Vietnam Music Monday: “Galveston”


Written by Jimmy Webb, “Galveston” was considered a Vietnam War protest song, but Glen Campbell’s up-tempo recording conveyed a more general message. (Newseum collection)

Music played an important cultural role during the Vietnam War, representing the rebellious views of a young generation and the traditional values of an older, so-called “silent majority.” The Newseum selected 40 songs released between 1963 and 1973 that typified the music of the Vietnam era. The songs captured the emotions of people for and against the war and reflected the mood of an increasingly diverse country amid dramatic social and political change.

The 40 songs, part of the Newseum’s “Reporting Vietnam” exhibit, are a fraction of the hundreds of recordings that dealt with the war and civil disobedience. Each week, one song from the playlist will be featured. We encourage you to add your favorite songs of the era to the comment section!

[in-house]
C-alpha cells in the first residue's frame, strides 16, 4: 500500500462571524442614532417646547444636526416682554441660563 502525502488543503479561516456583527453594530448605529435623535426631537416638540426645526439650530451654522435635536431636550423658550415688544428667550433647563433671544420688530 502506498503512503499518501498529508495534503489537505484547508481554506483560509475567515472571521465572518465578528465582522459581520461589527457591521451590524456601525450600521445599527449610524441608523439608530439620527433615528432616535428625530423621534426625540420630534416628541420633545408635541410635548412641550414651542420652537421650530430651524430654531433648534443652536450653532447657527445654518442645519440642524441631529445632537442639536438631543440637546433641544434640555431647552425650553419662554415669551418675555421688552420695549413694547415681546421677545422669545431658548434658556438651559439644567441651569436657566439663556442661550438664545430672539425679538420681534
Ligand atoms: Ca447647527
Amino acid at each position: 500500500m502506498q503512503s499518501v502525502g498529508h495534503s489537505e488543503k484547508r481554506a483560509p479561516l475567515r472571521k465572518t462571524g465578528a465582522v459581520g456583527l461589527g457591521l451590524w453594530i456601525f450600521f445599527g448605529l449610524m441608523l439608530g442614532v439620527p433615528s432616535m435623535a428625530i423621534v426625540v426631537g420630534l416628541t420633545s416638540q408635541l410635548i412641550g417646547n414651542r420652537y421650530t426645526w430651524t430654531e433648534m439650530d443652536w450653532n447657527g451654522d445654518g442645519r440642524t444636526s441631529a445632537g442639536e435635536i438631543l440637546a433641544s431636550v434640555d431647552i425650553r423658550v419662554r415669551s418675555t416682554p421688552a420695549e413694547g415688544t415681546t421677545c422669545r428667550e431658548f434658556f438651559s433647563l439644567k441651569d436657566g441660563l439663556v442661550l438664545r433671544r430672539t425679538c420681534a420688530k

Galveston (1969)

Recorded by Glen Campbell

Glen Campbell’s recording of “Galveston,” written by Jimmy Webb, shot to No. 1 on the country music charts in 1969. The story of a soldier dreaming about his home in Texas and the girl he left behind, the song was considered a protest against the Vietnam War, but Campbell was a strong supporter of the war. “People who are advocating burning draft cards should be hung,” he said in 1965.


Galveston, oh Galveston
I still hear your sea waves crashing
While I watch the cannons flashing
I clean my gun and dream of Galveston

Purchase “Galveston” on Amazon or iTunes.

“Reporting Vietnam,” a new exhibit that marks the 50th anniversary of the start of America’s first televised war, explores the dramatic stories of how journalists brought news about the war to a divided nation.

CBS News

Contributing support for the “Reporting Vietnam” exhibit is provided by CBS Corporation, in memory of CBS News correspondent Bob Simon.

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